Yesterday, towering Egyptian poet Ahmed Fouad Negm — who died at the beginning of this month at the age of 84 — was honored as the principal winner at the Prince Claus Award ceremony in Amsterdam: 

Anis receiving the award on Negm's behalf. Image snapped from livestream.
Anis receiving the award on Negm’s behalf. Image snapped from livestream.

Negm was to have received the award from Prince Constantijn, but instead Egyptian writer Mona Anis received it on his behalf. Video from the ceremony was streamed live online.

At the ceremony, it was announced that, for the few months before his death, Anis and Negm had been working on the “first serious translation” of Negm’s poetry into English, I Say My Words Out Loud, which is available online, published by the Prince Claus Fund.

Before reading a statement from Negm’s daughter Nawara Negm, an obviously moved Anis said that, “It is indeed a very sad moment for me, to be standing where Ahmed Fouad Negm should be standing.”

In the statement from Nawara Negm, Nawara said that her father’s death had not yet sunk in, and that, “Even now, I feel that my father is playing a practical joke on us.”

“Being the restless person he was, my father hated sitting down,” Negm’s statement said. She said that he arrived in this world on his feet, and “He also departed from it standing firmly on his own two feet.”

Anis read from Negm’s 1978 poem “The Prison Ward” in Arabic, the poem organizers said Negm had wanted to read during the ceremony. Here, the first stanza from Anis’s English translation:

Image of Negm from the video.
Image of Negm from Manawishi’s video.

Prison ward, listen in:
I’ve shaken the dice many times,
And gambled with everything on the big prize and lost,
And bitter though prison is,
I’ve never once wanted to repent.
having bid the night guards good evening,
every single one of them,
the bringi
the kingi
And the shingi*,
I say we’re wicked inmates all,
though the storeroom clerk
has given us different uniforms.
My first words are for the Prophet;
my second, for Job;
the third are for my estrangement;
the fourth, for my destiny;
My fifth, I will say that he who oppresses others
Will himself be defeated one day

After Anis’s presentation, there was a  short video about Negm’s life, directed by Ahmed Manawishi. In it, Salah Hassan called Negm a “giant” and said that “no ordinary language can convey his impact.”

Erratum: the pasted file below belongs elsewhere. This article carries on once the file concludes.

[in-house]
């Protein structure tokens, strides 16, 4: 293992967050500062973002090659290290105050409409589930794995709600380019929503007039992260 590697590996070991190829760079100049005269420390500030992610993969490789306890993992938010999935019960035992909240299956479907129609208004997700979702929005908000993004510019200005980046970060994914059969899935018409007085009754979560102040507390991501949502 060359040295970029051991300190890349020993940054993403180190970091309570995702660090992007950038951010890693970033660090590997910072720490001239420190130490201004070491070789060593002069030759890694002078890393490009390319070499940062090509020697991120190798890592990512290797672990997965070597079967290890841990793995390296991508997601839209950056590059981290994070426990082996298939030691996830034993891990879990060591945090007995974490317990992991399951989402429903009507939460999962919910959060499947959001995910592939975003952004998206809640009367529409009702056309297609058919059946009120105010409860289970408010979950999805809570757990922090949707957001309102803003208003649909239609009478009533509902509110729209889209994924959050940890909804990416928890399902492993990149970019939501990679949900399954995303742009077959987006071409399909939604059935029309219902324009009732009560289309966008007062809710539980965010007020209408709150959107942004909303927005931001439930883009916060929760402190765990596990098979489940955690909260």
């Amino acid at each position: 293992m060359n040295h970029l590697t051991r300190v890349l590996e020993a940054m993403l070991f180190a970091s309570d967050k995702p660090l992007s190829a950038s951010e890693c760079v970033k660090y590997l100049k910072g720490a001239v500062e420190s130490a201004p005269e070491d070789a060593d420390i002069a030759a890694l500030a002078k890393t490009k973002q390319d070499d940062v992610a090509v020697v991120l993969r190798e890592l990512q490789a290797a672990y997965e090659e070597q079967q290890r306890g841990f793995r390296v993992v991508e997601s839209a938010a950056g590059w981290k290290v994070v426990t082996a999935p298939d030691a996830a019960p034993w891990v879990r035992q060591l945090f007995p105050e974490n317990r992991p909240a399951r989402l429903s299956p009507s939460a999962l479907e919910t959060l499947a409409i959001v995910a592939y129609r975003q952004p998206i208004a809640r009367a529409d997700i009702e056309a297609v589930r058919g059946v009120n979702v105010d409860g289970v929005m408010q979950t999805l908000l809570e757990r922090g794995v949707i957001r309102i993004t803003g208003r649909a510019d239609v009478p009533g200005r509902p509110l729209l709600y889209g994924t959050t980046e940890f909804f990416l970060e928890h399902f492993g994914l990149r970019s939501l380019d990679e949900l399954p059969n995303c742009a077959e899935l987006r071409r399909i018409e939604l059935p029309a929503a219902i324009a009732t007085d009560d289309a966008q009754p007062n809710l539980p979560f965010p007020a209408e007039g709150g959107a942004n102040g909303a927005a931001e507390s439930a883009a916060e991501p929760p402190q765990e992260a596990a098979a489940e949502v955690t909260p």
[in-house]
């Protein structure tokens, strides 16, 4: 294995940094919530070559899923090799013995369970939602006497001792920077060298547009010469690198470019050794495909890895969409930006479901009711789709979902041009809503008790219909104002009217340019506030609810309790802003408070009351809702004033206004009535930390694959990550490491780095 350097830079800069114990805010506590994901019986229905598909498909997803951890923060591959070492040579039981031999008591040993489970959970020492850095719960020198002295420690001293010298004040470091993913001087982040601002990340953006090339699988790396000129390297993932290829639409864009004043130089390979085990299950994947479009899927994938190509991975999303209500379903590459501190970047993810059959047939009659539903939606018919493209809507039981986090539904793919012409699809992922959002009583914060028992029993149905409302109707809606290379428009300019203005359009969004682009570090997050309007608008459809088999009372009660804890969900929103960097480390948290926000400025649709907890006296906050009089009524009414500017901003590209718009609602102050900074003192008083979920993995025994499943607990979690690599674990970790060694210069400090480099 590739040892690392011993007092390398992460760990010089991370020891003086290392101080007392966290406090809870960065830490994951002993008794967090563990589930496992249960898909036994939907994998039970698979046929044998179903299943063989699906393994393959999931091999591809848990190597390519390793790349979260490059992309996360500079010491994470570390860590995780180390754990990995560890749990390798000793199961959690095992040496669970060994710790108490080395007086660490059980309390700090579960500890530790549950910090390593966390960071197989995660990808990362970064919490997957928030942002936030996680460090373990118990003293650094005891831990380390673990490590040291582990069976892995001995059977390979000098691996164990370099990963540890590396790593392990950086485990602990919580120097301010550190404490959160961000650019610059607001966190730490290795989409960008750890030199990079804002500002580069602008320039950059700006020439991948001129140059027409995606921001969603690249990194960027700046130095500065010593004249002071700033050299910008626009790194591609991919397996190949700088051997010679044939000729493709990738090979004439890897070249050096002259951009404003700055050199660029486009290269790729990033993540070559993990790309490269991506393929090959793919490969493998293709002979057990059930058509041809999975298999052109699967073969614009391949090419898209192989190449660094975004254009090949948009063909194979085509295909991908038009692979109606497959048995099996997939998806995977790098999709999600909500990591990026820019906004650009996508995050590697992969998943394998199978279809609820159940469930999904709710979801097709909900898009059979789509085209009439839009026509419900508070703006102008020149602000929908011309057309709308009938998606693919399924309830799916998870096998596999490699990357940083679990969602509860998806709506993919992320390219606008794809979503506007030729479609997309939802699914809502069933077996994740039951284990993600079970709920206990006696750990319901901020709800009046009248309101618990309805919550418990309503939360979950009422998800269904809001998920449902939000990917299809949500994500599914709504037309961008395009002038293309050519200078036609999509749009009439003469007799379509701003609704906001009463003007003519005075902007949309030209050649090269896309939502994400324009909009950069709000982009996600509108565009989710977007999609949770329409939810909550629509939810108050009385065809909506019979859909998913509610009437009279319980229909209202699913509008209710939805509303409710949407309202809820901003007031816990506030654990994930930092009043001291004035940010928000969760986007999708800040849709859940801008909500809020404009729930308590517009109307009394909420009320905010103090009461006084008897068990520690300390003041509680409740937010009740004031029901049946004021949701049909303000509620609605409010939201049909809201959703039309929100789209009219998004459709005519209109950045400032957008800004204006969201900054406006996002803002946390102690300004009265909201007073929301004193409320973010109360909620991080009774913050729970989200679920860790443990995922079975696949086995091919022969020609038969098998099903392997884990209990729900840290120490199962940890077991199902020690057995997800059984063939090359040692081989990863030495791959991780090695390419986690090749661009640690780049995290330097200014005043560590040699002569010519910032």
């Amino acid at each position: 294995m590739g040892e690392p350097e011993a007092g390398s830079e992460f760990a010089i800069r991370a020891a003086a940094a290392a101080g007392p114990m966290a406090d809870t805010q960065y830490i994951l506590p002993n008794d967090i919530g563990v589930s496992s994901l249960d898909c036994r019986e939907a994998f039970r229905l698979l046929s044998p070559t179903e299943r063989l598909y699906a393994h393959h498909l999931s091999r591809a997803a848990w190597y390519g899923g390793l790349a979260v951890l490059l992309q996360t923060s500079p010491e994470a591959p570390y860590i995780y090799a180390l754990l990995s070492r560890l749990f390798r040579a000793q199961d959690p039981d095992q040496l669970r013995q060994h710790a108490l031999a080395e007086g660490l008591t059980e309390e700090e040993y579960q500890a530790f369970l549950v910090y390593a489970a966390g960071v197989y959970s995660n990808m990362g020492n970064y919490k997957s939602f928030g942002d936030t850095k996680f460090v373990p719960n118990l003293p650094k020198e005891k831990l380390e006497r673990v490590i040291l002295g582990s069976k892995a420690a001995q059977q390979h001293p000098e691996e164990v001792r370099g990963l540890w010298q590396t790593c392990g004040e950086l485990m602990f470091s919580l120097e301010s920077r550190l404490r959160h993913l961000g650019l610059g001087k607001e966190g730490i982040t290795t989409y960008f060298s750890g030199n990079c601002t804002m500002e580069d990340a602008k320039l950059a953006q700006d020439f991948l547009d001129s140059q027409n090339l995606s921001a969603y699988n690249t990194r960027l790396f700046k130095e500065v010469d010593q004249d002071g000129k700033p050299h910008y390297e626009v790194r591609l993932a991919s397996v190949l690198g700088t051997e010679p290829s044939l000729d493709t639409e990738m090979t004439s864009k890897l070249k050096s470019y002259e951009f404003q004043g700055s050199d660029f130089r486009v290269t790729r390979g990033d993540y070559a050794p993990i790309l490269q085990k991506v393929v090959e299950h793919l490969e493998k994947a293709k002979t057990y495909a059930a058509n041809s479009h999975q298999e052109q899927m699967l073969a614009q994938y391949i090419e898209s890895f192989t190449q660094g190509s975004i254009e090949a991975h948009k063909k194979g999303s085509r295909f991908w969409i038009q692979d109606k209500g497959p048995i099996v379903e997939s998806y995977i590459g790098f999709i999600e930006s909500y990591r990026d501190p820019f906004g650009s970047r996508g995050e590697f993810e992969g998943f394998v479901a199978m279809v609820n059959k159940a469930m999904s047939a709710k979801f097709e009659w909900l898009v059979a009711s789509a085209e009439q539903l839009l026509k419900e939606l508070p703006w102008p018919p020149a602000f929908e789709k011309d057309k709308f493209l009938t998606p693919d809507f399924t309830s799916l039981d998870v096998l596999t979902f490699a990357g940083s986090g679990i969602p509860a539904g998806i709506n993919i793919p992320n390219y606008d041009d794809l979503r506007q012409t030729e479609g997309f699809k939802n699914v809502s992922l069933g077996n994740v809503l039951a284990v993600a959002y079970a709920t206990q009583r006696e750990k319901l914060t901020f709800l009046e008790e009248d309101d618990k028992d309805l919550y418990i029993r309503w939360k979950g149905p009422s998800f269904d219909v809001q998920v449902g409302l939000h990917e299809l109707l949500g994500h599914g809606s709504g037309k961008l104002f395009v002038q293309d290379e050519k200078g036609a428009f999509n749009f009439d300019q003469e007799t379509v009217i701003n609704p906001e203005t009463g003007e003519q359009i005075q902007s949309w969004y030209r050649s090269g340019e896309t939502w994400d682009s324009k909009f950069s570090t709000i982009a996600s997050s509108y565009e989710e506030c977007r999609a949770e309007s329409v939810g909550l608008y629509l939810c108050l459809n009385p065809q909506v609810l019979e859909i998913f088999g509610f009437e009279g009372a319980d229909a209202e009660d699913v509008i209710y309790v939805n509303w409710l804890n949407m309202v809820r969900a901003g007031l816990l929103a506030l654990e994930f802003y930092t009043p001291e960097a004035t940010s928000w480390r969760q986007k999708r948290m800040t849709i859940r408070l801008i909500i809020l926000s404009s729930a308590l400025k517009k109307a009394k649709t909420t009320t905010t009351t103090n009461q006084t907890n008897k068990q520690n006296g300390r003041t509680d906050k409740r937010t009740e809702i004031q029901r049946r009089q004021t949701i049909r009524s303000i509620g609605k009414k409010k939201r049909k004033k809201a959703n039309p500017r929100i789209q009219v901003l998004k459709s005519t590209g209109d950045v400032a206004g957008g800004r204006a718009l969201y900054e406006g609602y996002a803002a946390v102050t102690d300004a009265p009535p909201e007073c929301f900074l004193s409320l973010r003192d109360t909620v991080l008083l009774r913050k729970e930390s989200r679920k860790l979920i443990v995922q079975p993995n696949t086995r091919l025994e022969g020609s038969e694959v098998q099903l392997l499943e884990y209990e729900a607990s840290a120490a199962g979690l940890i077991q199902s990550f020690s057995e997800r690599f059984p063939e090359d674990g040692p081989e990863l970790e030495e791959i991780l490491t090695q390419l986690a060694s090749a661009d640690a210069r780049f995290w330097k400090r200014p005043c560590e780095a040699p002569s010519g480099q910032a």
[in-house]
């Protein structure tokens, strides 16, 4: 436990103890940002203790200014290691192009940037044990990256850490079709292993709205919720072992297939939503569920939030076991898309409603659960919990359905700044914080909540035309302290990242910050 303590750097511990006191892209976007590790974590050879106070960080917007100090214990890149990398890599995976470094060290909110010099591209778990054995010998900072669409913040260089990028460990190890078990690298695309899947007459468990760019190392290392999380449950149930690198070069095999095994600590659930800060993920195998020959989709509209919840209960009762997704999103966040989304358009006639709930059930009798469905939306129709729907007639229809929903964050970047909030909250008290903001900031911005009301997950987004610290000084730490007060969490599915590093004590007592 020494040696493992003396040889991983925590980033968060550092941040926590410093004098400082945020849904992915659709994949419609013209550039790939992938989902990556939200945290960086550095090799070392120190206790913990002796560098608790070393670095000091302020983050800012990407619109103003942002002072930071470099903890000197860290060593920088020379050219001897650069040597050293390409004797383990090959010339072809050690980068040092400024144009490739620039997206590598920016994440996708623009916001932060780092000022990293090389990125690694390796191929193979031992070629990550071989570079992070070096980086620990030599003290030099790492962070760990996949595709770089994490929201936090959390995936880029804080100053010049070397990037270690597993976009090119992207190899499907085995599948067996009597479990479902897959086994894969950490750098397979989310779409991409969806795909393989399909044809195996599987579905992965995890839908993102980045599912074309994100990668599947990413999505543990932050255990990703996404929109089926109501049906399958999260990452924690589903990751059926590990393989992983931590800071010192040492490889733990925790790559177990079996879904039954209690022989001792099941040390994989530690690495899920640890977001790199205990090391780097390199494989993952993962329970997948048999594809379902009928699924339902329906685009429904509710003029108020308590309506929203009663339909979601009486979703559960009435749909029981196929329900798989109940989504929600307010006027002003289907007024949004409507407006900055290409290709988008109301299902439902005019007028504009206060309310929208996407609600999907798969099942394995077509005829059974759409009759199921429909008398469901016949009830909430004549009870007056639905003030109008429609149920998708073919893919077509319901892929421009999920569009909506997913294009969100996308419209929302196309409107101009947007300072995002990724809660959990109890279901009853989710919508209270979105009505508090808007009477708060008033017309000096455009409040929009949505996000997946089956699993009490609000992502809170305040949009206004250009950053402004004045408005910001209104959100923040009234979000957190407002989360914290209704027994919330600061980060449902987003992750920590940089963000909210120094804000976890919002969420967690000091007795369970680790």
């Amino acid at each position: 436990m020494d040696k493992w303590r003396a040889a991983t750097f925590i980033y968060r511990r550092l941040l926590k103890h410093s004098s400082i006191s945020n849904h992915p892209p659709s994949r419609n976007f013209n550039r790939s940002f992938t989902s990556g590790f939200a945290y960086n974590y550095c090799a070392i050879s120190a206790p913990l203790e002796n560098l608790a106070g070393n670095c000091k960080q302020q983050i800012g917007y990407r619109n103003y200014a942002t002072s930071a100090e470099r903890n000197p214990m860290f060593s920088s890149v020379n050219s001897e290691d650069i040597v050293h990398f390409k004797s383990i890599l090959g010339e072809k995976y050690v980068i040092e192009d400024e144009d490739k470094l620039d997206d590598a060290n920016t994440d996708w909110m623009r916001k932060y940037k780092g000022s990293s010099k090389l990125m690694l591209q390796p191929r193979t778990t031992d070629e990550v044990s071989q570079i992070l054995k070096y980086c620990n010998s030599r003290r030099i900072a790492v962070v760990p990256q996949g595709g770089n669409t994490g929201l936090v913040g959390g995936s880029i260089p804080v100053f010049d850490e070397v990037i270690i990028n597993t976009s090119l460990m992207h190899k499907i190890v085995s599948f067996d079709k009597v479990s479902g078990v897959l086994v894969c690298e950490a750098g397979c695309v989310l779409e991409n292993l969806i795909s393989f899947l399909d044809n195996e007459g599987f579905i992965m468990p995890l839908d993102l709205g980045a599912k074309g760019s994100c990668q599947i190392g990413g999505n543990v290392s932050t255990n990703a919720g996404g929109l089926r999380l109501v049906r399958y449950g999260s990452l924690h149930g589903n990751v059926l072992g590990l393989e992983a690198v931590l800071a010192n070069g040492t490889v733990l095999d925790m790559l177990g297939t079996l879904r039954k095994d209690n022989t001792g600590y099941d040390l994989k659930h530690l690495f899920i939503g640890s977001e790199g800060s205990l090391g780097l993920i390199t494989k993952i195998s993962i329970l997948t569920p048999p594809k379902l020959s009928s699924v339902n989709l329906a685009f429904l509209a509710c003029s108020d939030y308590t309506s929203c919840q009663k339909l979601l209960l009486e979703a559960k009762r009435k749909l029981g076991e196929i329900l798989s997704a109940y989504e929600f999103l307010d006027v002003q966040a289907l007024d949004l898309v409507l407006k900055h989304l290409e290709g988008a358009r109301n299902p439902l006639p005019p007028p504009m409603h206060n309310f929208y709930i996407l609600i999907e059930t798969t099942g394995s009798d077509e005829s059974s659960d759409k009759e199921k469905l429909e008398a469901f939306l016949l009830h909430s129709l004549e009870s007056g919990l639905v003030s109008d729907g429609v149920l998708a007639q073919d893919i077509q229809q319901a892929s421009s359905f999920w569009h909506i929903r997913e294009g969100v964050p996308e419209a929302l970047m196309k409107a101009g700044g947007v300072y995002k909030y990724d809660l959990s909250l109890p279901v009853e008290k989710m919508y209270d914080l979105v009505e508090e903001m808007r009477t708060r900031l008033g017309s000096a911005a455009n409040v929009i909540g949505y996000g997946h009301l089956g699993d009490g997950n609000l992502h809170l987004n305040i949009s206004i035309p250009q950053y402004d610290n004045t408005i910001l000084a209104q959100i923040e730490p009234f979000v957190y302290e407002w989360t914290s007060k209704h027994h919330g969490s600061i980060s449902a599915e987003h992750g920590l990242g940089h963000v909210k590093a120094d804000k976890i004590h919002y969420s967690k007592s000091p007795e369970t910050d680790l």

Anis’s short collection of Negm’s work includes both Negm’s poetry and essays about him by Hala Halim and Marilyn Booth. There is another collection of Negm’s work in progress, by Arabic literature professor Kamal AbdelMalek, a book on Negm’s life and work in which, according to AbdelMalek, “there will be an appendix of a fair selection of his poems and prose writing in translation.”

Translating Negm is a difficult thing: Not only are his poems thick with Egyptian context, they also rely heavily on rhythm, sound, and rhyme. It would be ideal, for instance, if the PDF of the translation included an audio element. But in her translation, Anis does an admirable job in this difficult territory, often recreating rhythm, making English-language versions that also want to be read aloud. From “Mother Egypt”:

Let our words be preceded by our greetings to all who are listening,
Little sparrow chirping rhymed words full of meaning
About a dark land, a moon,
A river, a boat and a shore,
And fellow travellers on a hard journey

In the tribute AbdelMalek wrote after Negm’s death, he wrote that “Ahmad Fuad Nigm lived by his own principles. He was a fearless poet who spoke truth to power. And the truth he spoke was delivered with an impressive combination of force and beauty.”

Read the new collection:

I Say My Words Out Loud, poetry by Ahmed Fouad Negm, trans. Mona Anis

*Turkish military ranks given to the guards, meaning first, second and third.

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